Preservation work can be thankless, especially when you find yourself responsible for getting rid of the debris from a job. While obviously ruined, damaged or hazardous debris deserves a trip to the dump, it can seem like a waste to trash salvageable and serviceable materials, hardware and odds and ends from a building on which you worked. Rather than contribute to the global landfill problem, consider recycling your debris instead.
The Benefits of Recycling Debris
Recycling debris saves usable material from rotting in a landfill, freeing up space for true trash. But keeping your debris out of the landfill has long-reaching consequences. By keeping your useable scraps on the market, you're keeping material costs down for everyone. This is true of both materials that are sent for actual recycling and materials that are sent to salvage yards and charity stores like Habitat for Humanity's ReStore.
Recycling debris can also save you some money during tax time if you send it to a charitable organization. By keeping receipts and deducting your donations to charity, it’s possible to lower your tax payment and keep your business running smoothly.
The Legalities of Recycling Debris
It may not always be possible to recycle debris because you might not actually be legally entitled to it. Even though you've done the work to preserve and restore a building, the materials might legally belong to the owner of the building.
If you're unsure who owns the debris, consider checking with a lawyer. Different states and regions have different laws regarding waste disposal. If it turns out that you aren't legally entitled to the trash, scrap and junk leftover from your properties, it doesn't hurt to ask the owner. The worst they can do is say no.
Finding a Place for Debris
Where do you send your scraps if it isn't the dumpster? There are a variety of places to offload your debris. Metal materials can go to the scrapyard or junkyard for instant cash-back. If you've got appliances to offload, it's worth checking to see if their manufacturers are still in business – some may offer a recycling program.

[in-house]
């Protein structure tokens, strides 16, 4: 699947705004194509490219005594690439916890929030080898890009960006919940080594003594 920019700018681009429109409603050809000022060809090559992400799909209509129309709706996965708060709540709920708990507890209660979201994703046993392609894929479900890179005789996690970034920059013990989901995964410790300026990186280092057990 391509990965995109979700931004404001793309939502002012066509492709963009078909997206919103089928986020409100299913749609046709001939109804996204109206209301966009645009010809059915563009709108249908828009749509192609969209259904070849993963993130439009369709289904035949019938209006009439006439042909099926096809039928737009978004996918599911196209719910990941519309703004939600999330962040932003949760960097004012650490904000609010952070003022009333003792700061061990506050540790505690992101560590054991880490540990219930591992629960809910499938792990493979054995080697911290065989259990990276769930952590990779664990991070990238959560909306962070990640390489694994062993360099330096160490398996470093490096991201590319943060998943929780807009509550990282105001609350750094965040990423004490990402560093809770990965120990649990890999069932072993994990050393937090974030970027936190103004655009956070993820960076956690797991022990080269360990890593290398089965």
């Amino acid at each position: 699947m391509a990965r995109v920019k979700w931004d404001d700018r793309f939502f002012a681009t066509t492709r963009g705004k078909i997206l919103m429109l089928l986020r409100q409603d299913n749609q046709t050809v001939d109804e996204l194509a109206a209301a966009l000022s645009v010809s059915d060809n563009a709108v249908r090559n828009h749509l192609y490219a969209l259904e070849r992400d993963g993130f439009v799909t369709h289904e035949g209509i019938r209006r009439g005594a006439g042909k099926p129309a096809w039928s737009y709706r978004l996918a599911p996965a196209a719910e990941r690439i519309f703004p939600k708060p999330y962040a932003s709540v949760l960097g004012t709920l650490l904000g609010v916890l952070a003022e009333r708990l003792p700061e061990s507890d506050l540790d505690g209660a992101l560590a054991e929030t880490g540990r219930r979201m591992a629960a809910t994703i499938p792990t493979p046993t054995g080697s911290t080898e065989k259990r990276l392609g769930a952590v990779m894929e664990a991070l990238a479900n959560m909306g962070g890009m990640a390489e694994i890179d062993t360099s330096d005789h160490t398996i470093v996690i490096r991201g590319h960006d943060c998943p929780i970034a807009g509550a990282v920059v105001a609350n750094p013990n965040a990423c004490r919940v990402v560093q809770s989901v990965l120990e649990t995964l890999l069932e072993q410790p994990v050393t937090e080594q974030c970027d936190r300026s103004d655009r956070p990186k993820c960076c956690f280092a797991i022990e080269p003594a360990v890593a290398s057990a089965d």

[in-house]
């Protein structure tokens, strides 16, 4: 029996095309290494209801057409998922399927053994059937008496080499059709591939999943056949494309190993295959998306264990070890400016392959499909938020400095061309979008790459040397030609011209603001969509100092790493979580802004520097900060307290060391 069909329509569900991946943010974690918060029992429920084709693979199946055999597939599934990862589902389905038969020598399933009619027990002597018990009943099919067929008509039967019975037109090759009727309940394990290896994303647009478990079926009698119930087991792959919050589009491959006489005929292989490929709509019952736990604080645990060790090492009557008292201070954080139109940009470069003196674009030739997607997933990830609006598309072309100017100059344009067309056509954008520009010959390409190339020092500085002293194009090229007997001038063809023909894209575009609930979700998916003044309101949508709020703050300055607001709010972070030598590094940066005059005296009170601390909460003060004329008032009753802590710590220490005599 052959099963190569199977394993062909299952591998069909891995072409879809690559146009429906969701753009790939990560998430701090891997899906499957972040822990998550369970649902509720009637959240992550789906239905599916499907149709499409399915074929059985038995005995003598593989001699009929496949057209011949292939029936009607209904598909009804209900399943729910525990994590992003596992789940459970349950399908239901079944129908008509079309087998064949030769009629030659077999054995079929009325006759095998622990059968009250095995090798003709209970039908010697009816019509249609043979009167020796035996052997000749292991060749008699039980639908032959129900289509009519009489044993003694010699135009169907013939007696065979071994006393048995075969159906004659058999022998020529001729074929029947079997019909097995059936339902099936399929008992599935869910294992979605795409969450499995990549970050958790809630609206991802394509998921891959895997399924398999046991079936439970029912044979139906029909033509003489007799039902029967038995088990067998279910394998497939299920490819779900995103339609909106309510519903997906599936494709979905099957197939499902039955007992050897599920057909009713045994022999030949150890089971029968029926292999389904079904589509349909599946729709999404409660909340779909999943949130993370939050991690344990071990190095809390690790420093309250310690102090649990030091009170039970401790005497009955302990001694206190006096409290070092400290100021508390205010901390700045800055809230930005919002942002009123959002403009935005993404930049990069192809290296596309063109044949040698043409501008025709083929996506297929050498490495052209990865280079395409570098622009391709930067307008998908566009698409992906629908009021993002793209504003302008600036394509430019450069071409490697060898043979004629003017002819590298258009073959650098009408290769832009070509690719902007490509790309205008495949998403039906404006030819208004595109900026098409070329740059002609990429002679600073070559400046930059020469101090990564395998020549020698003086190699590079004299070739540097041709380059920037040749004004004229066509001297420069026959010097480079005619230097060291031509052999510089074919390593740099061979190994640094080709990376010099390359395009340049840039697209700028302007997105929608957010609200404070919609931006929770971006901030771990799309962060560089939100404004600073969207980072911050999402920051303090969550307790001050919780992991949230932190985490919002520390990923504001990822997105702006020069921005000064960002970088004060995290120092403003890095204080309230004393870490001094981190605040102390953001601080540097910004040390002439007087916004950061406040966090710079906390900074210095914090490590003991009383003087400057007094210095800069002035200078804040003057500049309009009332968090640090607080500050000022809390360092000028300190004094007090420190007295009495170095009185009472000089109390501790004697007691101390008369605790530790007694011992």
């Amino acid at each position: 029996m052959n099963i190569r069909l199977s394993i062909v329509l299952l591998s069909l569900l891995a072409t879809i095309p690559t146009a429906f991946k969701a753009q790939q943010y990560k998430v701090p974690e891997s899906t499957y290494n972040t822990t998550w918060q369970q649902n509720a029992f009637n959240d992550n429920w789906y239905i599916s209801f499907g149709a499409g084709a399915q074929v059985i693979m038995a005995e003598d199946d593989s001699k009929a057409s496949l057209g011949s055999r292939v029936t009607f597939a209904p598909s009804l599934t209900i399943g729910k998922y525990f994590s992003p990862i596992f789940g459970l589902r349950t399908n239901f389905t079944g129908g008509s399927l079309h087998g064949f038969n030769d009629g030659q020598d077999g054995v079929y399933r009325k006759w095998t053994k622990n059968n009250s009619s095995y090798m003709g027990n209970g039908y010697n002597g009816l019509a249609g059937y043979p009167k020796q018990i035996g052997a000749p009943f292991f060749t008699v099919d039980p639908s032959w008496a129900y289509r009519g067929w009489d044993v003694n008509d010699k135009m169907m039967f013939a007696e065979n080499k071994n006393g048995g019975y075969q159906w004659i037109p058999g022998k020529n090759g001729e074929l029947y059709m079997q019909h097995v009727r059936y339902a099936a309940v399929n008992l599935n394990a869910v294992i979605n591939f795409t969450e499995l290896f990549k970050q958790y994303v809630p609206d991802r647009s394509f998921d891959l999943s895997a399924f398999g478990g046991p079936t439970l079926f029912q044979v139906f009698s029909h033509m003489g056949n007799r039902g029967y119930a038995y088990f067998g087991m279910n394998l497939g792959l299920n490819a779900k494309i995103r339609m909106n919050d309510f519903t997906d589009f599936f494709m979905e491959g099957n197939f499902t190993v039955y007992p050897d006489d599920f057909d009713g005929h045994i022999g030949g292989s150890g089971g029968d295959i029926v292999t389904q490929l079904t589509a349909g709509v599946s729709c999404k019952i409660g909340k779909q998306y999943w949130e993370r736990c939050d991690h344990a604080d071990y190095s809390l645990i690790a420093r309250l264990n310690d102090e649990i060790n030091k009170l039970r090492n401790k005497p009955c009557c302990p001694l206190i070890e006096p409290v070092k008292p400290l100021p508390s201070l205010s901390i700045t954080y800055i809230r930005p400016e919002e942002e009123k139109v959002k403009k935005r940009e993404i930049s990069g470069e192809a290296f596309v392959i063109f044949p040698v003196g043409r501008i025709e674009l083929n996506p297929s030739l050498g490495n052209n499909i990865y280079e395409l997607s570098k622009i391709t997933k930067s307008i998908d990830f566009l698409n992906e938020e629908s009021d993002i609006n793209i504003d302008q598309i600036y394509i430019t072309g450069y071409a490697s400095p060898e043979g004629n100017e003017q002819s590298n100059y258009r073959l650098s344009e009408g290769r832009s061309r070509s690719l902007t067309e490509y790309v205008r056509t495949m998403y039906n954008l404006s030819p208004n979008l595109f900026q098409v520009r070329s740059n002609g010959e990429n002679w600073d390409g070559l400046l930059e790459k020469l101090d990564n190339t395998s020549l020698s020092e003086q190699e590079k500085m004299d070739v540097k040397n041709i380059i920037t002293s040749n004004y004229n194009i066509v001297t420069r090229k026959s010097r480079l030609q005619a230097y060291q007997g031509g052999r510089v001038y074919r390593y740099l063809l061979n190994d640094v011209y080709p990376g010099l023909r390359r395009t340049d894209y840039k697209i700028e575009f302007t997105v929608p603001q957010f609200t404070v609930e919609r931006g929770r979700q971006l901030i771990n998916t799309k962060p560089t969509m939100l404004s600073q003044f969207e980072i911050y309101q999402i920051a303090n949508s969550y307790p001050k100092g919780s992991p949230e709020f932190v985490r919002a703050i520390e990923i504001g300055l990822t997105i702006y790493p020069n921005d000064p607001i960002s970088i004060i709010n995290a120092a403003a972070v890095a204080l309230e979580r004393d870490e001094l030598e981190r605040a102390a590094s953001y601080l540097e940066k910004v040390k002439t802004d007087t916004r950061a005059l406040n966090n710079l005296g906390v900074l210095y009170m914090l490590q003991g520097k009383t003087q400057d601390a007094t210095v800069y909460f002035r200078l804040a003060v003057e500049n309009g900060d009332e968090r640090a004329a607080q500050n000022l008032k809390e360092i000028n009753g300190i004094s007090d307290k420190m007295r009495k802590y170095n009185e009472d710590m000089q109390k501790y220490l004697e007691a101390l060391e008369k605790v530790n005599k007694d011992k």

For wood, hardware, fixtures and other odds and ends, look for a salvage yard. Again, Habitat for Humanity takes donations of salvaged or serviceable building materials both for use in the properties they build for low-income families and for sale in their stores to fund their mission. Other charities and thrift stores may or may not take your debris, so call ahead to find out if they can use the items before packing them up for a drop-off.
Recycling Debris from Your Preservation Properties
Recycling debris from your preservation properties helps the planet, helps you and can help charities, too. Greening up your preservation work saves landfill space, reduces consumption and helps keep material prices lower. While scrapping or selling your debris can offer an instant cash reward, donating to charity can offer a tax deduction along with the knowledge that you're helping low income individuals find or keep safe, affordable housing or materials.
Remember to always check the legalities of recycling your debris before taking it to the trash heap, as the laws vary by jurisdiction. If you don't own the debris, get permission from the property owner. Many are happy to have what they may consider useless junk disposed of and if the job is done with little waste, all the better.